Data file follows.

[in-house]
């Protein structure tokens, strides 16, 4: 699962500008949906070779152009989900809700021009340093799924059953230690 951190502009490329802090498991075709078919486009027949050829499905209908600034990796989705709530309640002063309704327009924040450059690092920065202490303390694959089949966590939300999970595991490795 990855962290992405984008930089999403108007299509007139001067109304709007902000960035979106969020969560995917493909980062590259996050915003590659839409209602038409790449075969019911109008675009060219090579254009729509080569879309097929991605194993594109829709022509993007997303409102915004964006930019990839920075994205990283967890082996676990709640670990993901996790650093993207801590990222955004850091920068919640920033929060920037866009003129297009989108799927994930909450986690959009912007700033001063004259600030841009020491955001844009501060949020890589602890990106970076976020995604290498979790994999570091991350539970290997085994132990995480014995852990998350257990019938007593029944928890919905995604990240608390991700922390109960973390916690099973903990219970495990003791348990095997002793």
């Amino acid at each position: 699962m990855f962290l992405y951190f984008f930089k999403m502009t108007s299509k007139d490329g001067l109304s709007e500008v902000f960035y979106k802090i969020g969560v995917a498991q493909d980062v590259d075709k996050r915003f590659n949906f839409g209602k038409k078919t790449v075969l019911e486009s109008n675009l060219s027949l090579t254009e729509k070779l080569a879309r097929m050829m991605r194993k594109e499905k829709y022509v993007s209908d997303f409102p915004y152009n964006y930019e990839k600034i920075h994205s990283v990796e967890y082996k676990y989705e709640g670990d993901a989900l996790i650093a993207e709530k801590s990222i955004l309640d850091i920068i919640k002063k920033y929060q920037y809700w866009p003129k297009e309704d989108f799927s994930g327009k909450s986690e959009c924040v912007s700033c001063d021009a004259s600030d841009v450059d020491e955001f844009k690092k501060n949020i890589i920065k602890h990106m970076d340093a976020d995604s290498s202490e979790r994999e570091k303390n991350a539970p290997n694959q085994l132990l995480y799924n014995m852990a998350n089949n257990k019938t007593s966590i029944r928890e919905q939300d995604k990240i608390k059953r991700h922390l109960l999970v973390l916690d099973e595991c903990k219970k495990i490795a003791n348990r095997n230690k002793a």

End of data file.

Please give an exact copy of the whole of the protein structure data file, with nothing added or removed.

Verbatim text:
[in-house]
């Protein structure tokens, strides 16, 4: 699962500008949906070779152009989900809700021009340093799924059953230690 951190502009490329802090498991075709078919486009027949050829499905209908600034990796989705709530309640002063309704327009924040450059690092920065202490303390694959089949966590939300999970595991490795 990855962290992405984008930089999403108007299509007139001067109304709007902000960035979106969020969560995917493909980062590259996050915003590659839409209602038409790449075969019911109008675009060219090579254009729509080569879309097929991605194993594109829709022509993007997303409102915004964006930019990839920075994205990283967890082996676990709640670990993901996790650093993207801590990222955004850091920068919640920033929060920037866009003129297009989108799927994930909450986690959009912007700033001063004259600030841009020491955001844009501060949020890589602890990106970076976020995604290498979790994999570091991350539970290997085994132990995480014995852990998350257990019938007593029944928890919905995604990240608390991700922390109960973390916690099973903990219970495990003791348990095997002793």
């Amino acid at each position: 699962m990855f962290l992405y951190f984008f930089k999403m502009t108007s299509k007139d490329g001067l109304s709007e500008v902000f960035y979106k802090i969020g969560v995917a498991q493909d980062v590259d075709k996050r915003f590659n949906f839409g209602k038409k078919t790449v075969l019911e486009s109008n675009l060219s027949l090579t254009e729509k070779l080569a879309r097929m050829m991605r194993k594109e499905k829709y022509v993007s209908d997303f409102p915004y152009n964006y930019e990839k600034i920075h994205s990283v990796e967890y082996k676990y989705e709640g670990d993901a989900l996790i650093a993207e709530k801590s990222i955004l309640d850091i920068i919640k002063k920033y929060q920037y809700w866009p003129k297009e309704d989108f799927s994930g327009k909450s986690e959009c924040v912007s700033c001063d021009a004259s600030d841009v450059d020491e955001f844009k690092k501060n949020i890589i920065k602890h990106m970076d340093a976020d995604s290498s202490e979790r994999e570091k303390n991350a539970p290997n694959q085994l132990l995480y799924n014995m852990a998350n089949n257990k019938t007593s966590i029944r928890e919905q939300d995604k990240i608390k059953r991700h922390l109960l999970v973390l916690d099973e595991c903990k219970k495990i490795a003791n348990r095997n230690k002793a």